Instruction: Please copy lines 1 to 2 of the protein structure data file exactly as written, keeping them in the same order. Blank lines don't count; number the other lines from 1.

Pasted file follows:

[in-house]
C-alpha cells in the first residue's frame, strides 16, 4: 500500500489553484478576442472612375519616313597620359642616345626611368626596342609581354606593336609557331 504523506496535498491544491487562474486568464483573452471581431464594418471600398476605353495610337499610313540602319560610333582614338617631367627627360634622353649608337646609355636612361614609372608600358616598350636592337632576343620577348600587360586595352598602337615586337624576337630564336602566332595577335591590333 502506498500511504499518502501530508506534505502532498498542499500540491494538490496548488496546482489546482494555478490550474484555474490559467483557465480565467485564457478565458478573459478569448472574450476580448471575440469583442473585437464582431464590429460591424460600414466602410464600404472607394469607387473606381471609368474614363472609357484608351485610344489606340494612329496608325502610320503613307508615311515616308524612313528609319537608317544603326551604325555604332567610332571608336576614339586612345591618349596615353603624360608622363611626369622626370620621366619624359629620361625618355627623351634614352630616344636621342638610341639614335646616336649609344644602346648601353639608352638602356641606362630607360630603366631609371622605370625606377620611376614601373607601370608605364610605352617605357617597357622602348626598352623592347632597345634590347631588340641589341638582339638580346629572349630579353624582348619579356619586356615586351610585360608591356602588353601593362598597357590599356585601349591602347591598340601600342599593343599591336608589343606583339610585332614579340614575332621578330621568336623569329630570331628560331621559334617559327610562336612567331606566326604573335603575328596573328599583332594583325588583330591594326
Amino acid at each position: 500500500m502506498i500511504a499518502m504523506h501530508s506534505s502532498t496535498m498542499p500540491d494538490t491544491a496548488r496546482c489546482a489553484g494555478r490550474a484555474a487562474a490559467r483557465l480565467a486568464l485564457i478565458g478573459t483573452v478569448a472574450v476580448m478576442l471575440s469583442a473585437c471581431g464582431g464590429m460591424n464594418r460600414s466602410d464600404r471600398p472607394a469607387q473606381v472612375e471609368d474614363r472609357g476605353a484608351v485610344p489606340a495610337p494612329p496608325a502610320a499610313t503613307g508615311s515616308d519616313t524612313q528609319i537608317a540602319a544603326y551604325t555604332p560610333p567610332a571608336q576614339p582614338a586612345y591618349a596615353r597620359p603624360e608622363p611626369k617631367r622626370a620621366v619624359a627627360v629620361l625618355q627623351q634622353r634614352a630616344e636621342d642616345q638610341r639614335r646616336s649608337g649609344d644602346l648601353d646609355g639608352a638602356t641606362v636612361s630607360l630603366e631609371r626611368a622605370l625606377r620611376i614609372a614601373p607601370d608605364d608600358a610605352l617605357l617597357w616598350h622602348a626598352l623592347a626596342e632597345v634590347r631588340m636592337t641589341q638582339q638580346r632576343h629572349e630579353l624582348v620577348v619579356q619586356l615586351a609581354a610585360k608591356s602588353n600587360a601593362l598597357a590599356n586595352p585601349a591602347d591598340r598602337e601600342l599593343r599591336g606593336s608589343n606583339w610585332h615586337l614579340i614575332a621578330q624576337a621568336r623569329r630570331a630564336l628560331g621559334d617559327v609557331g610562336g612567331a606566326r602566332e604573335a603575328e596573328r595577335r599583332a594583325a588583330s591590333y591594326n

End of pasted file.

[in-house]
C-alpha cells in the first residue's frame, strides 16, 4: 500500500489553484478576442472612375519616313597620359642616345626611368626596342609581354606593336609557331 504523506496535498491544491487562474486568464483573452471581431464594418471600398476605353495610337499610313540602319560610333582614338617631367627627360634622353649608337646609355636612361614609372608600358616598350636592337632576343620577348600587360586595352598602337615586337624576337630564336602566332595577335591590333 502506498500511504499518502501530508506534505502532498498542499500540491494538490496548488496546482489546482494555478490550474484555474490559467483557465480565467485564457478565458478573459478569448472574450476580448471575440469583442473585437464582431464590429460591424460600414466602410464600404472607394469607387473606381471609368474614363472609357484608351485610344489606340494612329496608325502610320503613307508615311515616308524612313528609319537608317544603326551604325555604332567610332571608336576614339586612345591618349596615353603624360608622363611626369622626370620621366619624359629620361625618355627623351634614352630616344636621342638610341639614335646616336649609344644602346648601353639608352638602356641606362630607360630603366631609371622605370625606377620611376614601373607601370608605364610605352617605357617597357622602348626598352623592347632597345634590347631588340641589341638582339638580346629572349630579353624582348619579356619586356615586351610585360608591356602588353601593362598597357590599356585601349591602347591598340601600342599593343599591336608589343606583339610585332614579340614575332621578330621568336623569329630570331628560331621559334617559327610562336612567331606566326604573335603575328596573328599583332594583325588583330591594326